Peter Mac today installed the first model of an Australian-designed 3D bio-printer, which promises to dramatically accelerate research into potential new cancer drugs.

The Victorian Centre for Functional Genomics (VCFG) at Peter Mac is the first lab to install the RASTRUM system - made by Inventia Life Sciences - and the first to apply this time-saving technology to cancer research.

The innovative technology allows scientists to print 3D cell models at unprecedented speed, replacing a time-consuming and manual process.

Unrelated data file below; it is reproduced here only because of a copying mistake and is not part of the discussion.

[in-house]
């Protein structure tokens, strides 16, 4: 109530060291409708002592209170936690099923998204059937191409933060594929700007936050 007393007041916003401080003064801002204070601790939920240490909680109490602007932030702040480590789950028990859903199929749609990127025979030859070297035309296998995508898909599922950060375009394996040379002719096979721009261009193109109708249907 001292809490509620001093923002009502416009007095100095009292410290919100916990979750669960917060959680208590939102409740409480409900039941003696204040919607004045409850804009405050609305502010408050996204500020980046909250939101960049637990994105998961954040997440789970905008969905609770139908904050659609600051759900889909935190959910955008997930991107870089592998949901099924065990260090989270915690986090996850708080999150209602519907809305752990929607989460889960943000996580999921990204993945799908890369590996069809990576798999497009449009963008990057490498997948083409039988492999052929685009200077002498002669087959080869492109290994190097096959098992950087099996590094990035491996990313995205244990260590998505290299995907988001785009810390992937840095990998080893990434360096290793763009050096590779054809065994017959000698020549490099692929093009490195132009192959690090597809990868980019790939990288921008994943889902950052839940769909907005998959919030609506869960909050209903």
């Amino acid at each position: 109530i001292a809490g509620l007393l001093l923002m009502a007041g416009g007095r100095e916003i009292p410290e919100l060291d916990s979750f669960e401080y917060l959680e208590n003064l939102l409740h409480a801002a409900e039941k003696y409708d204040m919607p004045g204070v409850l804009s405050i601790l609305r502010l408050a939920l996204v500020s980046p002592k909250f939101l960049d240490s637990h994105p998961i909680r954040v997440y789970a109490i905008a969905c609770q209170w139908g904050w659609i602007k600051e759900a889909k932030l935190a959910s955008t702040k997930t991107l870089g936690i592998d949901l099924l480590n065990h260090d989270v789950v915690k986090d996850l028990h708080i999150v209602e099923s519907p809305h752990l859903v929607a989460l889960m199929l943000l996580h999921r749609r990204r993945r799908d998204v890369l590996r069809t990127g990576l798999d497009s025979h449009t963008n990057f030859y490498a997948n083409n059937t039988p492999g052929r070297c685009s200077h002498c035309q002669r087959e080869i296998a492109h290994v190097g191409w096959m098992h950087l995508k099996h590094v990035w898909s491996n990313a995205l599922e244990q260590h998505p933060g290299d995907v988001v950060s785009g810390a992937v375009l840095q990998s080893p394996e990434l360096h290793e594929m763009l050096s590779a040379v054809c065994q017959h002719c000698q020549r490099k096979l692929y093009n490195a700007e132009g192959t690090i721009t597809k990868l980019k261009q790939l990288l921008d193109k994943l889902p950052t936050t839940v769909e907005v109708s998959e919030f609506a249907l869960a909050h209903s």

The printer can produce 1,000 three-dimensional cell models in less than six hours, a task that would take more than 50 hours using current manual techniques.

It should dramatically expand capacity for research and drug development in cell models.

“This is a novel and exciting platform for cancer research,” Associate Professor Kaylene Simpson, Head of the VCFG at Peter Mac says. 

“The ability to create realistic three-dimensional cell models through an automated and scalable process will vastly accelerate our research progress and advance therapeutic target discovery.

“We have a very clear vision for the clinical applications of this technology.”